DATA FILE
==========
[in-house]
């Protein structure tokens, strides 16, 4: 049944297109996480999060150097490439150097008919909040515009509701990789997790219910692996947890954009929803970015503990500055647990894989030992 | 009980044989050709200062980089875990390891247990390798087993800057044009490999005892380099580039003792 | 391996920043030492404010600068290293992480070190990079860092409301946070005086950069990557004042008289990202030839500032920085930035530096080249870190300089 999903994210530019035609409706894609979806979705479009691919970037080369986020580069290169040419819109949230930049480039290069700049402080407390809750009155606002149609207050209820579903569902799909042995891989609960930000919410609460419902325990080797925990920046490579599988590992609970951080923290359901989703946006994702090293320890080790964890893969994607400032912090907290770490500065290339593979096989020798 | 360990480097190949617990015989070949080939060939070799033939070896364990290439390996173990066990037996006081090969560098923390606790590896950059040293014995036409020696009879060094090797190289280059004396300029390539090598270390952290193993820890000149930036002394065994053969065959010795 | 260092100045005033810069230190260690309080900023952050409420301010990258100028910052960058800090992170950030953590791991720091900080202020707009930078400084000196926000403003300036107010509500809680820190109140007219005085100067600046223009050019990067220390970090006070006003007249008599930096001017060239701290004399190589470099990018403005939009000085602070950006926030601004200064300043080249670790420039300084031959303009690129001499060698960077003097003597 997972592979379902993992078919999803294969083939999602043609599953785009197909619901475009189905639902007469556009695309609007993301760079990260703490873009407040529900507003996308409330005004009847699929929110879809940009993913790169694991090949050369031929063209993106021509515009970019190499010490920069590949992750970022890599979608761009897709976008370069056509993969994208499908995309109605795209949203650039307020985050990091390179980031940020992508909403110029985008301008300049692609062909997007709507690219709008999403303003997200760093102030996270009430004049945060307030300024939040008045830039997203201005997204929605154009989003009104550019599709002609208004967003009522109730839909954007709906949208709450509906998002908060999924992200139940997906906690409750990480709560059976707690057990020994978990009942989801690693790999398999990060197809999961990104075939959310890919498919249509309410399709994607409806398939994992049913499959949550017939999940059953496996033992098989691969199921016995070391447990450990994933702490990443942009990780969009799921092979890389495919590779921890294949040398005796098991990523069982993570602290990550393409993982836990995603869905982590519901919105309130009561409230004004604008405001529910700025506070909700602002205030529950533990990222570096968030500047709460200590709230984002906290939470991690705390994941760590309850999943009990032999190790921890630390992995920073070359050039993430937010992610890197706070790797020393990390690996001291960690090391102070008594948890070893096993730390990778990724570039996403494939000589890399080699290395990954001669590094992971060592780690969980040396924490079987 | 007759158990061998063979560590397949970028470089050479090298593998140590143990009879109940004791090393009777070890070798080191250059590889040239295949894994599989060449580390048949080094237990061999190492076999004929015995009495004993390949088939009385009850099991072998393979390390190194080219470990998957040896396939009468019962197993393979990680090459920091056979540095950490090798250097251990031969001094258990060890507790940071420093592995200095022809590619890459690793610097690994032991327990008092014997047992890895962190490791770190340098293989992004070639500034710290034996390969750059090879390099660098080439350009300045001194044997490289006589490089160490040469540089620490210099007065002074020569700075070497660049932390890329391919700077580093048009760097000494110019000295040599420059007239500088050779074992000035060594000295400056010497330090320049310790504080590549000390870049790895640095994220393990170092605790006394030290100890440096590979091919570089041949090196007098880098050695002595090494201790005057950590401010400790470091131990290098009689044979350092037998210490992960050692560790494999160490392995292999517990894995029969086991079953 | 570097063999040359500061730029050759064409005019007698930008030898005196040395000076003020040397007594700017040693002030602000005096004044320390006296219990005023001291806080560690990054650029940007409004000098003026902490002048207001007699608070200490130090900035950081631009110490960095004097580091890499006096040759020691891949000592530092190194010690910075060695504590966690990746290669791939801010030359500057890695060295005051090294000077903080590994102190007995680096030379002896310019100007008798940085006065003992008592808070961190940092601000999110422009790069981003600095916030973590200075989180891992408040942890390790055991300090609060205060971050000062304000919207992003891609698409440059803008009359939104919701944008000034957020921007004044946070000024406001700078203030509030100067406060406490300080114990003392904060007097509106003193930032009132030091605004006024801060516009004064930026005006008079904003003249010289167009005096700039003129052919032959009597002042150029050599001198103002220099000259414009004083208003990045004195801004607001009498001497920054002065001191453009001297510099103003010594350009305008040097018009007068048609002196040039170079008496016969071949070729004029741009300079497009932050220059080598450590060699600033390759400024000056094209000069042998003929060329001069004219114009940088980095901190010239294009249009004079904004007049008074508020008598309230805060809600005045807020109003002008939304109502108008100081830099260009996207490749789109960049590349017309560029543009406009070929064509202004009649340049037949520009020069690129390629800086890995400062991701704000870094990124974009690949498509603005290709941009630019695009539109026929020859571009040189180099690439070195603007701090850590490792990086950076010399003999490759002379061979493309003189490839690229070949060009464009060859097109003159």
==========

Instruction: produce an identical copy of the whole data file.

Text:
[in-house]
């Protein structure tokens, strides 16, 4: 049944297109996480999060150097490439150097008919909040515009509701990789997790219910692996947890954009929803970015503990500055647990894989030992 | 009980044989050709200062980089875990390891247990390798087993800057044009490999005892380099580039003792 | 391996920043030492404010600068290293992480070190990079860092409301946070005086950069990557004042008289990202030839500032920085930035530096080249870190300089 999903994210530019035609409706894609979806979705479009691919970037080369986020580069290169040419819109949230930049480039290069700049402080407390809750009155606002149609207050209820579903569902799909042995891989609960930000919410609460419902325990080797925990920046490579599988590992609970951080923290359901989703946006994702090293320890080790964890893969994607400032912090907290770490500065290339593979096989020798 | 360990480097190949617990015989070949080939060939070799033939070896364990290439390996173990066990037996006081090969560098923390606790590896950059040293014995036409020696009879060094090797190289280059004396300029390539090598270390952290193993820890000149930036002394065994053969065959010795 | 260092100045005033810069230190260690309080900023952050409420301010990258100028910052960058800090992170950030953590791991720091900080202020707009930078400084000196926000403003300036107010509500809680820190109140007219005085100067600046223009050019990067220390970090006070006003007249008599930096001017060239701290004399190589470099990018403005939009000085602070950006926030601004200064300043080249670790420039300084031959303009690129001499060698960077003097003597 997972592979379902993992078919999803294969083939999602043609599953785009197909619901475009189905639902007469556009695309609007993301760079990260703490873009407040529900507003996308409330005004009847699929929110879809940009993913790169694991090949050369031929063209993106021509515009970019190499010490920069590949992750970022890599979608761009897709976008370069056509993969994208499908995309109605795209949203650039307020985050990091390179980031940020992508909403110029985008301008300049692609062909997007709507690219709008999403303003997200760093102030996270009430004049945060307030300024939040008045830039997203201005997204929605154009989003009104550019599709002609208004967003009522109730839909954007709906949208709450509906998002908060999924992200139940997906906690409750990480709560059976707690057990020994978990009942989801690693790999398999990060197809999961990104075939959310890919498919249509309410399709994607409806398939994992049913499959949550017939999940059953496996033992098989691969199921016995070391447990450990994933702490990443942009990780969009799921092979890389495919590779921890294949040398005796098991990523069982993570602290990550393409993982836990995603869905982590519901919105309130009561409230004004604008405001529910700025506070909700602002205030529950533990990222570096968030500047709460200590709230984002906290939470991690705390994941760590309850999943009990032999190790921890630390992995920073070359050039993430937010992610890197706070790797020393990390690996001291960690090391102070008594948890070893096993730390990778990724570039996403494939000589890399080699290395990954001669590094992971060592780690969980040396924490079987 | 007759158990061998063979560590397949970028470089050479090298593998140590143990009879109940004791090393009777070890070798080191250059590889040239295949894994599989060449580390048949080094237990061999190492076999004929015995009495004993390949088939009385009850099991072998393979390390190194080219470990998957040896396939009468019962197993393979990680090459920091056979540095950490090798250097251990031969001094258990060890507790940071420093592995200095022809590619890459690793610097690994032991327990008092014997047992890895962190490791770190340098293989992004070639500034710290034996390969750059090879390099660098080439350009300045001194044997490289006589490089160490040469540089620490210099007065002074020569700075070497660049932390890329391919700077580093048009760097000494110019000295040599420059007239500088050779074992000035060594000295400056010497330090320049310790504080590549000390870049790895640095994220393990170092605790006394030290100890440096590979091919570089041949090196007098880098050695002595090494201790005057950590401010400790470091131990290098009689044979350092037998210490992960050692560790494999160490392995292999517990894995029969086991079953 | 570097063999040359500061730029050759064409005019007698930008030898005196040395000076003020040397007594700017040693002030602000005096004044320390006296219990005023001291806080560690990054650029940007409004000098003026902490002048207001007699608070200490130090900035950081631009110490960095004097580091890499006096040759020691891949000592530092190194010690910075060695504590966690990746290669791939801010030359500057890695060295005051090294000077903080590994102190007995680096030379002896310019100007008798940085006065003992008592808070961190940092601000999110422009790069981003600095916030973590200075989180891992408040942890390790055991300090609060205060971050000062304000919207992003891609698409440059803008009359939104919701944008000034957020921007004044946070000024406001700078203030509030100067406060406490300080114990003392904060007097509106003193930032009132030091605004006024801060516009004064930026005006008079904003003249010289167009005096700039003129052919032959009597002042150029050599001198103002220099000259414009004083208003990045004195801004607001009498001497920054002065001191453009001297510099103003010594350009305008040097018009007068048609002196040039170079008496016969071949070729004029741009300079497009932050220059080598450590060699600033390759400024000056094209000069042998003929060329001069004219114009940088980095901190010239294009249009004079904004007049008074508020008598309230805060809600005045807020109003002008939304109502108008100081830099260009996207490749789109960049590349017309560029543009406009070929064509202004009649340049037949520009020069690129390629800086890995400062991701704000870094990124974009690949498509603005290709941009630019695009539109026929020859571009040189180099690439070195603007701090850590490792990086950076010399003999490759002379061979493309003189490839690229070949060009464009060859097109003159």